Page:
I don't want to oversell you, but this screening might very well be the single greatest thing to ever happen to anybody in the entire history of the universe, ever. This is the crown jewel, the rare big-screen print of director Walter Hill's 1984 "Rock 'n' Roll Fable," Streets of Fire, the movie that is quite literally better than Citizen Kane. Some readers might protest this, but does Kane have a sledgehammer fight? No? Argument settled.
The plot involves singer Ellen Aim (Diane Lane) getting kidnapped by a biker gang led by Willem Dafoe at his Willem Dafoe-iest (it is he who stands in the aforementioned sledgehammer fight, wearing black leather overalls). Who can save her? Why, her ex, Tom Cody, the duster-wearing badass played by Eddie and the Cruisers' Michael Paré! All is rendered in a similar style to Hill's previous hit The Warriors: a washed-out, oversaturated urban landscape where trains rush overhead, rain pours constantly and bikers guard their hideout by doing tricks outside.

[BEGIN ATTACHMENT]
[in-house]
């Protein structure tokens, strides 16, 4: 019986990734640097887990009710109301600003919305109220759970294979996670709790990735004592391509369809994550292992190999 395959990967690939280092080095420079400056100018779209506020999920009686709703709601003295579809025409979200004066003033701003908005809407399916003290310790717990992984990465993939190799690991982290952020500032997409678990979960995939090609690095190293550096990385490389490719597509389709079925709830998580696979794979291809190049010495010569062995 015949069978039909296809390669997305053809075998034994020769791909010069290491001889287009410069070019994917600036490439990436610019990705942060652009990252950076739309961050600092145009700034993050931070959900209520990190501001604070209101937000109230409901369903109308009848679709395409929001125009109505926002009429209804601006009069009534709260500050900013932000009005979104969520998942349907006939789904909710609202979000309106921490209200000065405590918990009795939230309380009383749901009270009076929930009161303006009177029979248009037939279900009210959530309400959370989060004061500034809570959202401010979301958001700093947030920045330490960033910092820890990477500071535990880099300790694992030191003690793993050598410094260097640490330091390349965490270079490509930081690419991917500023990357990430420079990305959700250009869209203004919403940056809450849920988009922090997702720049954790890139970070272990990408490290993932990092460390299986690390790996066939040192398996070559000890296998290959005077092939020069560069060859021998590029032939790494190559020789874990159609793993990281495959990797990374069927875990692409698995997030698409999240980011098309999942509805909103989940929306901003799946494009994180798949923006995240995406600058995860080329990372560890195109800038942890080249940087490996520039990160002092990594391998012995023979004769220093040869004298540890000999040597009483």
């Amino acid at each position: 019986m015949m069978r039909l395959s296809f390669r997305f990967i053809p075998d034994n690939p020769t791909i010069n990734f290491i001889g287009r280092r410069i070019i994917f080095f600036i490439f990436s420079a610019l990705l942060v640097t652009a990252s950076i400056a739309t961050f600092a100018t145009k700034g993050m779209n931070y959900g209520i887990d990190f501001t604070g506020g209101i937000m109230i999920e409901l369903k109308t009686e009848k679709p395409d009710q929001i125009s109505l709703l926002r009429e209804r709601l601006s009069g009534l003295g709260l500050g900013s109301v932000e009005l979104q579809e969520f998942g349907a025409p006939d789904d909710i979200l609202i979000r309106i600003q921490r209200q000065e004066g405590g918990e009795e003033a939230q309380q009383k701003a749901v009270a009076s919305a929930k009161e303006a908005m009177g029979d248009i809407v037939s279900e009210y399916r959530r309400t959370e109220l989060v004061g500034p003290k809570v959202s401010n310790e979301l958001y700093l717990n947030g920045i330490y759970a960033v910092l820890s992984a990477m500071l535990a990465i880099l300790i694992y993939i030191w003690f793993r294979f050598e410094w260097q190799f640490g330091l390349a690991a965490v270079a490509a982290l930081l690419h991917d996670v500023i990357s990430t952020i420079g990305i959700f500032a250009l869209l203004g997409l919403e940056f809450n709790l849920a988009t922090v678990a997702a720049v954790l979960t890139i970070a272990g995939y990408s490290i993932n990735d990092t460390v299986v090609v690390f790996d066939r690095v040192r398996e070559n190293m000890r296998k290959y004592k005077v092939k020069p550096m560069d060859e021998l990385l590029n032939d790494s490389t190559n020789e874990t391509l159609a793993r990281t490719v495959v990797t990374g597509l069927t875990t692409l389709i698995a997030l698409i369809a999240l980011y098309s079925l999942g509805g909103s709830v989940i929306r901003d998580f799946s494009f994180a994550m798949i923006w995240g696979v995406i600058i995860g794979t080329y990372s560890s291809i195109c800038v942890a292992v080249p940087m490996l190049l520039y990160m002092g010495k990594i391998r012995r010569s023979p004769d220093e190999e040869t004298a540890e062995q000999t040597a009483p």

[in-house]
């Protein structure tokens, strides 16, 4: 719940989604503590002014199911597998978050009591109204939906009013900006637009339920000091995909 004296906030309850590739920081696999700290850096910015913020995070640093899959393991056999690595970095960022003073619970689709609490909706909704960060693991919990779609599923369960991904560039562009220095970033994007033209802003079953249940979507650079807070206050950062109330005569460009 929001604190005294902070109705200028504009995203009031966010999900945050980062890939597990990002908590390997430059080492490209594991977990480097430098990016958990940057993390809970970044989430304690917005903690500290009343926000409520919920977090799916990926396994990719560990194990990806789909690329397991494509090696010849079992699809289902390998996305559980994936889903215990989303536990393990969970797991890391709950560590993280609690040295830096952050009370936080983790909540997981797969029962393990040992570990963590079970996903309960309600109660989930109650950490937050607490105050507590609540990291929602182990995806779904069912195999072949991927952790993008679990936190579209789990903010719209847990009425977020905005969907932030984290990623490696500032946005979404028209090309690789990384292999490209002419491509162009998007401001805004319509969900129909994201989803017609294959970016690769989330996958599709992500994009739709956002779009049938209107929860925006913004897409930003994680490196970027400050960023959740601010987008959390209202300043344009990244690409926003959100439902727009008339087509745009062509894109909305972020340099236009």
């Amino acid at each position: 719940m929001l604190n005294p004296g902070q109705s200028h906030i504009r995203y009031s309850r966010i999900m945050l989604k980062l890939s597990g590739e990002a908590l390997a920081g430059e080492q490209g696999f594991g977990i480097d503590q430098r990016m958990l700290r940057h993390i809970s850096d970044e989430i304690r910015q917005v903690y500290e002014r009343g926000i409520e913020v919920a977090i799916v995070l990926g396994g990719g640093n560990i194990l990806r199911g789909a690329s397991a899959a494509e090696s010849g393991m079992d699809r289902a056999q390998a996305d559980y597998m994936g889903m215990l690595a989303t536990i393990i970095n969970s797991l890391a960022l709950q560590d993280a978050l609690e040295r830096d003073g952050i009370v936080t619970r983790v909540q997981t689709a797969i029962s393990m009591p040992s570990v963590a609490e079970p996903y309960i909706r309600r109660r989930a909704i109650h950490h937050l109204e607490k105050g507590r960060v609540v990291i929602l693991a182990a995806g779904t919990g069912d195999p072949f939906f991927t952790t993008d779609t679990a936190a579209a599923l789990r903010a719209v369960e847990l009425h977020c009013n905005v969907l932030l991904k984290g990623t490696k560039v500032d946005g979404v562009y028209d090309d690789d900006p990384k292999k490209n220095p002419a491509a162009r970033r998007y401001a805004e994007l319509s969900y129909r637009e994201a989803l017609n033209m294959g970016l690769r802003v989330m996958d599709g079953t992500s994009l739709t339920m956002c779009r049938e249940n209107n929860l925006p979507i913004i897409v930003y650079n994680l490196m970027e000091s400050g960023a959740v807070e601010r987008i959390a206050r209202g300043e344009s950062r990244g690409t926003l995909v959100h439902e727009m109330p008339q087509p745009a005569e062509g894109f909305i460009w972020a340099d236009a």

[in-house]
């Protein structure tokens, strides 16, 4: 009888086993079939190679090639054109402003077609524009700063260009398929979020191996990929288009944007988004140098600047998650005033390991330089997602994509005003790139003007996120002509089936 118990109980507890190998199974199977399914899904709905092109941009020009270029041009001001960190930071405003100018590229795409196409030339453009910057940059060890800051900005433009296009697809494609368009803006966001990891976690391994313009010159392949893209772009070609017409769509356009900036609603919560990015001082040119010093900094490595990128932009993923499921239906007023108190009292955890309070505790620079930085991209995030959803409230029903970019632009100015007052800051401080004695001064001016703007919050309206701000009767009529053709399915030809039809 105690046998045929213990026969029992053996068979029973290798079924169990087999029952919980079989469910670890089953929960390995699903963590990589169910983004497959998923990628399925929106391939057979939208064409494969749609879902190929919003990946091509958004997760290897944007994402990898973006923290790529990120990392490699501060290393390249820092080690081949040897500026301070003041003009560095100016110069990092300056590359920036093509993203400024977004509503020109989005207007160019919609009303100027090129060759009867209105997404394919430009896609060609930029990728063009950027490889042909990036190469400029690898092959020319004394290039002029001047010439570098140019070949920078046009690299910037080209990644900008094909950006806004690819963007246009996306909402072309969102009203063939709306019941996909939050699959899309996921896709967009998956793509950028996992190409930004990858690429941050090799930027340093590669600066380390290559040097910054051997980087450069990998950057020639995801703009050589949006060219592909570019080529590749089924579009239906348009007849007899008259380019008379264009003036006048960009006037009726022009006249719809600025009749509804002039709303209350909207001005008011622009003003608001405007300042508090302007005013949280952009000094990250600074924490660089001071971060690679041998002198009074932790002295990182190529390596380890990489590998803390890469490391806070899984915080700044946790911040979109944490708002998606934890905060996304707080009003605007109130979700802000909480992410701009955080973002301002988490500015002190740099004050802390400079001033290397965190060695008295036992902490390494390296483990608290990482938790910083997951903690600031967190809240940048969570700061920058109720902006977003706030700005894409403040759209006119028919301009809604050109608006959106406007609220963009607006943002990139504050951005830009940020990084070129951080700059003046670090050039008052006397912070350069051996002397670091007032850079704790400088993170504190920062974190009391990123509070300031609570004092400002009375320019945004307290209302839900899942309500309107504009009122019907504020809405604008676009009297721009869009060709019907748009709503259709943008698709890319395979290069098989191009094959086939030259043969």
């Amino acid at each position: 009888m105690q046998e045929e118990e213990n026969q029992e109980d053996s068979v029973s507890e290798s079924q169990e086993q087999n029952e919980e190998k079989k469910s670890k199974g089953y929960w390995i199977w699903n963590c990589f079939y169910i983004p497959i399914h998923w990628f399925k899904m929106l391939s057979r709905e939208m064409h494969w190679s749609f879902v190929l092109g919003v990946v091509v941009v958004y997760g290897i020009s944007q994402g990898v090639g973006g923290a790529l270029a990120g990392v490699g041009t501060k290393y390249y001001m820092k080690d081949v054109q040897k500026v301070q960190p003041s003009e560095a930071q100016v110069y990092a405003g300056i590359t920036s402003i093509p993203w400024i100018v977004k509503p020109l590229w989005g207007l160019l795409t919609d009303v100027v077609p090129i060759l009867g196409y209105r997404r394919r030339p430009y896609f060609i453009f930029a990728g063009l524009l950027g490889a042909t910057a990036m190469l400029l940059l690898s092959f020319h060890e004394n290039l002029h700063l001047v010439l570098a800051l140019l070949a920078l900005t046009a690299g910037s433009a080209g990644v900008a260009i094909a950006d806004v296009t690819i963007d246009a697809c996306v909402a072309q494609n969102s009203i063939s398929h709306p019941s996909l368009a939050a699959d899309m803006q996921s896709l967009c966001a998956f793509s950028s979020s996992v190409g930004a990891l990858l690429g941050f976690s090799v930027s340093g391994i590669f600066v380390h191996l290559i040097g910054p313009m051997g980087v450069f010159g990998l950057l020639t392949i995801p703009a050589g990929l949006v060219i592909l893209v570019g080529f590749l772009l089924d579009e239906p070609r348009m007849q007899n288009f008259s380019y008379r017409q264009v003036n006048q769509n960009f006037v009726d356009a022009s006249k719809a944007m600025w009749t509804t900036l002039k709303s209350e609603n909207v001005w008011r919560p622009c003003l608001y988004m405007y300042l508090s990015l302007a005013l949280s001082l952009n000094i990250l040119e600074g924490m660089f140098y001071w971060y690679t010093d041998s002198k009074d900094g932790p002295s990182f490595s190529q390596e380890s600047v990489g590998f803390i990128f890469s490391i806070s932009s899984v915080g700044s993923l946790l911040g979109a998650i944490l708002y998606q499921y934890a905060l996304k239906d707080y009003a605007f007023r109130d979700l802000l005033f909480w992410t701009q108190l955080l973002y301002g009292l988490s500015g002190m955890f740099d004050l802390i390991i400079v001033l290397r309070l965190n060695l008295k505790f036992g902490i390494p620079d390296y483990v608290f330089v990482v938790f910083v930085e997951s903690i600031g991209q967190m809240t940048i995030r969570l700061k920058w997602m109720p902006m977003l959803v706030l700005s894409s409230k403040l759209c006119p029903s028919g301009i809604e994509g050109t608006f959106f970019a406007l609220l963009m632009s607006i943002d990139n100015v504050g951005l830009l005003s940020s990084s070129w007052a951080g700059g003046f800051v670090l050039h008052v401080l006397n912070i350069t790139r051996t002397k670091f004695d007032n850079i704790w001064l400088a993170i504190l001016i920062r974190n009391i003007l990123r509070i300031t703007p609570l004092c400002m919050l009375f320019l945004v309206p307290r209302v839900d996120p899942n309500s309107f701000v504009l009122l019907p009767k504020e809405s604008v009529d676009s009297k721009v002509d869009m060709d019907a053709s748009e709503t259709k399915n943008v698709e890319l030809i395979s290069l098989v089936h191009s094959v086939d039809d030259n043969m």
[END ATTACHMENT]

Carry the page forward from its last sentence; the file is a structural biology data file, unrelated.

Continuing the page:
This movie was so badass that the Bruce Springsteen song that inspired the title was deemed a "downer" and replaced by a couple of rollicking Jim Steinman numbers. That's right, it out-bossed The Boss. Or possibly it was because Springsteen withdrew the rights when he heard it would be re-recorded. Whatever, the new numbers "Nowhere Fast" and "Tonight is What it Means to Be Young" are pure Steinman bombast, and the rest of the soundtrack is a killer as well ... except for the one actual hit it yielded, Dan Hartman's elevator music-worthy "I Can Dream About You." Well, every rose has its thorn. —Zack Smith